"The very next morning at 1:00 AM my water broke. I called my midwife and we rechecked my dates. I was at 36 and a half weeks—barely far enough along for Sherri to feel comfortable attending a home birth. If I had gone into labor the day before we would have been in the back-up hospital instead. My son came at the earliest time possible while still allowing me to labor at home.
"My husband and I were both nervous about going into labor before term. However, as we talked it over, a feeling of calmness came over me. I told him that Sherri was willing to let me labor at home as long as the stats stayed good. I also said that even if we had to transfer I was grateful for the technology available, and I knew that everything would be okay, even if it wasn’t my preferred way to birth. I also felt like I would have a good experience regardless of where I ended up. I knew I had done my part, and trusted the Lord to do his.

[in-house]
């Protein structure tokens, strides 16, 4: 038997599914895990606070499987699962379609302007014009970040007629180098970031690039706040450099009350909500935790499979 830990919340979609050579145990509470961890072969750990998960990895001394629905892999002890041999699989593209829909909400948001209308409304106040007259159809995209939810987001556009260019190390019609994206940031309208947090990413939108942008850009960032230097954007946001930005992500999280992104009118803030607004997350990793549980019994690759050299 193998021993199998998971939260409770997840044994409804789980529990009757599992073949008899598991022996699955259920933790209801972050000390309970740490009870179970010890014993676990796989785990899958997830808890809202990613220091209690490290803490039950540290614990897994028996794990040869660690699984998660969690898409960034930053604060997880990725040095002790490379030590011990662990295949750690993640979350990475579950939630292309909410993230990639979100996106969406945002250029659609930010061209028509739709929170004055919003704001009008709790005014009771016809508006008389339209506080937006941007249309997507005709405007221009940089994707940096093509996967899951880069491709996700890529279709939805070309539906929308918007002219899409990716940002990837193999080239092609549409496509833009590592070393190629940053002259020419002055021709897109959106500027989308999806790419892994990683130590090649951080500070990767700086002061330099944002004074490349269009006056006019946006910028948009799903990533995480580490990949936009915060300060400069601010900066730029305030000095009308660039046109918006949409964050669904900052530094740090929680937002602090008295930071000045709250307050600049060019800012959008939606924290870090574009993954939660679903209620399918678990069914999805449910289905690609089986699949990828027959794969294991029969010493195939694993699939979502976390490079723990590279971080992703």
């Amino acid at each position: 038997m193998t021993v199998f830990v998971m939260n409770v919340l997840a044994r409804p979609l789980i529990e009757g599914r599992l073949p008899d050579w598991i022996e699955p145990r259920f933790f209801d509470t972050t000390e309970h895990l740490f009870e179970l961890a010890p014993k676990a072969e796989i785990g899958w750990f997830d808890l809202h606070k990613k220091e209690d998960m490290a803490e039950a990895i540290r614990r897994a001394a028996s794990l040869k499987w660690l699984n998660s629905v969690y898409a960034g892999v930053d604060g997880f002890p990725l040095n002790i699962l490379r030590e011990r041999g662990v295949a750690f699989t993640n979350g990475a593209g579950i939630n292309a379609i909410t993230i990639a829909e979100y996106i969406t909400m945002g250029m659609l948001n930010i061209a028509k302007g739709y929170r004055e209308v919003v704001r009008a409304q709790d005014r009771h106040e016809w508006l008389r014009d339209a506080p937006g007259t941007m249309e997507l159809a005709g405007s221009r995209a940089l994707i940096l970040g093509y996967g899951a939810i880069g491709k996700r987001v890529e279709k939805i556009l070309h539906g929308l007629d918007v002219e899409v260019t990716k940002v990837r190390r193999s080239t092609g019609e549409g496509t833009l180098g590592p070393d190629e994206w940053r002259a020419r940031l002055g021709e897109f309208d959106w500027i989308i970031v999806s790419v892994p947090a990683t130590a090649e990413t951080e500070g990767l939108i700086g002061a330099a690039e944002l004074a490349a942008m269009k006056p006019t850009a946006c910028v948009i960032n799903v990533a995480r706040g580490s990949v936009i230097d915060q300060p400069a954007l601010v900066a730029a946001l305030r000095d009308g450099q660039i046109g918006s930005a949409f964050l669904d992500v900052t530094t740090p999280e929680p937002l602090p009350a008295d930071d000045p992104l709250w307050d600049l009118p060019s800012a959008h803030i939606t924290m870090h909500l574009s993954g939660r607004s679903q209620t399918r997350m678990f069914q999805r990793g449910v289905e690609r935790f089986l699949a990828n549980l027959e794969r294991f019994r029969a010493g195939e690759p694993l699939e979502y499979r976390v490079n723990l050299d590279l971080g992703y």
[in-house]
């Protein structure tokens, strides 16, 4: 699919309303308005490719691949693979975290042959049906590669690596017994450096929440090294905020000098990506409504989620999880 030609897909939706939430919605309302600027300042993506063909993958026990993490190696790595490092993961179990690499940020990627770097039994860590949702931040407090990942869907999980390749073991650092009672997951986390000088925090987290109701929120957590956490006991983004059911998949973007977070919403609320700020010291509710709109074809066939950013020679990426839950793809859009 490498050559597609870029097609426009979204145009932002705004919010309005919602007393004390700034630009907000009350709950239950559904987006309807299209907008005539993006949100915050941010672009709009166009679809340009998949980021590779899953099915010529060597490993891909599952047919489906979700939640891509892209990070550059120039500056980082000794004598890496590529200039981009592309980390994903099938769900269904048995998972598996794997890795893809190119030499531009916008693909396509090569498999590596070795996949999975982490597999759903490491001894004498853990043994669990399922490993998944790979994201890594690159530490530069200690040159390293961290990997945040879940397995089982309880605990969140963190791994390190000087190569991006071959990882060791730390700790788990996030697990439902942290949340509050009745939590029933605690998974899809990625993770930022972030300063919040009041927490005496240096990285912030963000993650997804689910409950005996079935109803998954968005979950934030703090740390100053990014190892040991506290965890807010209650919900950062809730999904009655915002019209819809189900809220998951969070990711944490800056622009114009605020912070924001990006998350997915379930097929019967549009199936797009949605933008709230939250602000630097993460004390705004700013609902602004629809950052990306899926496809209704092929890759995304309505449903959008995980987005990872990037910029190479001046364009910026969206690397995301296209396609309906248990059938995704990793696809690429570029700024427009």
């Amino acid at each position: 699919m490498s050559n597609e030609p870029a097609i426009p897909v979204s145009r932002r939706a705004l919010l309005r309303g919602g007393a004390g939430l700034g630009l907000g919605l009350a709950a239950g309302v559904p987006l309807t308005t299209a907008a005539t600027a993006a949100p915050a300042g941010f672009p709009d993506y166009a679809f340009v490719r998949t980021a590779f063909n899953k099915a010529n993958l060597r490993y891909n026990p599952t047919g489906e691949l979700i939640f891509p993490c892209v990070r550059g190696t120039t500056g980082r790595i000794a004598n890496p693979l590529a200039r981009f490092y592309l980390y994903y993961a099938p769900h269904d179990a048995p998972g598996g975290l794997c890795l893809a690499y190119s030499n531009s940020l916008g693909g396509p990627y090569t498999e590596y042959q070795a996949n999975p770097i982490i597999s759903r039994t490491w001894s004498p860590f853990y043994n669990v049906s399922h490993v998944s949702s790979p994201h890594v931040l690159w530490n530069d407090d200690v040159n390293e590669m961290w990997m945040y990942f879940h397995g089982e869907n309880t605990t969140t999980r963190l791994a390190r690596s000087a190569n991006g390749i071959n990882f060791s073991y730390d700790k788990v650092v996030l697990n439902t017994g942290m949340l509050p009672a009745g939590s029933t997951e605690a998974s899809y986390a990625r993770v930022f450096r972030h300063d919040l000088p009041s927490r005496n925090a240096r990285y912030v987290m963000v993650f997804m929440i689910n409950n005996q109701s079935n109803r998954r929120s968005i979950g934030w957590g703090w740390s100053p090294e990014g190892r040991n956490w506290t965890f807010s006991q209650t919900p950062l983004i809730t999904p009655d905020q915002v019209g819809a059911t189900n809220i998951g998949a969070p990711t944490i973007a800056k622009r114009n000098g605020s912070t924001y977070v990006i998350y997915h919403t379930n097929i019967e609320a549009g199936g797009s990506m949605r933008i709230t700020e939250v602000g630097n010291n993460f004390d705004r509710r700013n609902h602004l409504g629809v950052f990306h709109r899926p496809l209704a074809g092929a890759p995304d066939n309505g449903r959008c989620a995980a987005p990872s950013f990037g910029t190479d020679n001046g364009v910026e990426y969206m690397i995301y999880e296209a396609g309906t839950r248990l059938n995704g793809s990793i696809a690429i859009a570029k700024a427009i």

"The contractions came on hard and fast. They varied between 2 minutes and 5 minutes apart and generally lasted around a minute. We asked Sherri and Melissa, my doula, to come as quickly as things seemed to be getting quite intense. Sherri later told me that as she got in her car and said a prayer that she knew she was going to be a part of something special.
"I spent most of my time in the bathtub holding my husband’s and doula’s hands and trying to cover my belly in the shallow water. I couldn’t fill it very high without using all the hot water. I had hoped for a water birth, and was waiting for Sherri to bring a birth pool. I wanted to make sure we had enough warm water to fill it.